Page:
by Fred Vargas
Vintage Books (25 mars 2014)
448 pages - 16.99 $
I discovered Fred Vargas - a French author known around the world who has received the International Prize Dagger Award in 2013 for this novel - after reading several books by Patricia Cornwell... Vargas, you like it or not (I rarely heard mixed reviews about her!) And personally the Adamsberg's wacky and offbeat style, after the scientific rigor of Scarpetta, was sheer bliss! I also appreciate that her stories are often related to fears or old stories (fear of the wolf in Seeking Whom He May Devour, of the plague in Have Mercy on Us All). This time, it's about a legend about the ghost riders...
France's bestselling crime writer, and three-time winner of the CWA International Dagger, sends the unorthodox Commissaire Adamsberg far outside his jurisdication in a chilling tale of evil-doers who disappear after visitations from a band of ghostly horsemen.
'People will die,' says the panic-stricken woman outside police headquarters. She has been standing in blazing sunshine for more than an hour, and refuses to speak to anyone besides Commissaire Adamsberg. Her daughter has seen a vision: ghostly horsemen who target the most nefarious characters in Normandy. Since the middle ages there have been stories of murderers, rapists, those with serious crimes on their conscience, meeting a grizzly end following a visitation by the riders.
Soon after the young woman's vision a notoriously cruel man disappears, and the local police dismiss the matter as superstition. Although the case is far outside his jurisdiction, Adamsberg agrees to investigate the strange happenings in a village terrorised by wild rumours and ancient feuds.
What I think of it
We meet back in this novel with the brigade lead (or not too lead actually) by Adamsberg. Vargas knows how to create very credible characters despite their caricatural flaws. There's the Commandant himself, a kind of evanescent UFO in the police world but also the nerd Danglard, Veyrenc who speaks in alexandrine, Retancourt a nonstandard cop including in size or The Ball - the cat that spends his time sleeping and that is carried to his food - and all the others. Their flaws make them endearing and humans, They're not super cops, they're not cops who drag their past like some cannonballs. We can feel that Vargas likes all her characters, so that in spite of their flaws or perhaps because of their flaws, we appreciate them.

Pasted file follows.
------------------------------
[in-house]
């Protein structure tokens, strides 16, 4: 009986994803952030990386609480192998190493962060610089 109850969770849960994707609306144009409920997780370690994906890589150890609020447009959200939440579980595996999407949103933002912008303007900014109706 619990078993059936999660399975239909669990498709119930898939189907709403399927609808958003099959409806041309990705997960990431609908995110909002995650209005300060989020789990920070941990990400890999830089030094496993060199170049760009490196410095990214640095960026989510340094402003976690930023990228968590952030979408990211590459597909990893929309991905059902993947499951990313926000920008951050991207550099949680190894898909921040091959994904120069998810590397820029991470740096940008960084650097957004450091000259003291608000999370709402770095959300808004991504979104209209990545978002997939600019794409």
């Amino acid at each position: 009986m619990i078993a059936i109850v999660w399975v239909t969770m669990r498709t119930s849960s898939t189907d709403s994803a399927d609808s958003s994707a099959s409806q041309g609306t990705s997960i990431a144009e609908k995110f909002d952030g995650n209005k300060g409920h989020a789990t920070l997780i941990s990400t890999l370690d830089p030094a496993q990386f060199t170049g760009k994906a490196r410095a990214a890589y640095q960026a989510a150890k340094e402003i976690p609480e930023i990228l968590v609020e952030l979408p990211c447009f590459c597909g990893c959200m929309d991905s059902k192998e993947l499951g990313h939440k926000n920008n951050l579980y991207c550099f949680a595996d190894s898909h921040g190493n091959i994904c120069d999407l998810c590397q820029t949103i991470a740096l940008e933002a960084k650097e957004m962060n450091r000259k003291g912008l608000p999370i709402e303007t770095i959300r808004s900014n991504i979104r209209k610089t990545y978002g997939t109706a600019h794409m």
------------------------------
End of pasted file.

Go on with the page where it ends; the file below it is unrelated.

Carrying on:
The story is also well done. Adamsberg is conducting three parallel investigations, one who drags him in Normandy in the footsteps of the Lord of Hellequin and his deadly riders that designate who will die next. The designated fall one after the other and Adamsberg finds the culprit thanks to a detail he banged into without understanding. I confess that until the end, I didn't know who was the killer, because Vargas, nonchalantly, leads us by the nose, throwing in front of us the most likely suspects and leaving in shadow the identity of the murderer until the denouement.
What I also like about this book is the atmosphere and the off-the-wall dialogues - often due to Adamsberg who speaks as he thinks... and thinks differently, leaving his colleagues - and us - in the fog but who thinks in a very personal and effective logic in the end. An extract in which Adamsberg mixes the suspect Christian Clermont in Paris and the dead guy in Normandy Mortembot :
- Blue striped costume for Christian. You see? Not brown.
- So why did I thought that Mortembot's jacket was blue?
- By mistake.
- Because he changed Danglard. Can you see the link now?
- Frankly, no.
- Because I knew, deep down, that Christian had changed. As well as Mortembot.
- And why Mortembot has changed?
- But we don't care about Mortembot! Yelled Adamsberg. One would think that you deliberately don't understand.
- Do not forget that I almost died under a train.
- It's true, briefly acknowledged Adamsberg.
In a nutshell
A fast reading, not complicated but much less simple than it seems. We let ourselves be carried away by the crazy atmosphere of the book and we end up being had by the conclusion! I give it 4/5.
My thoughts on closing the book : He's a really great guy that Adamsberg!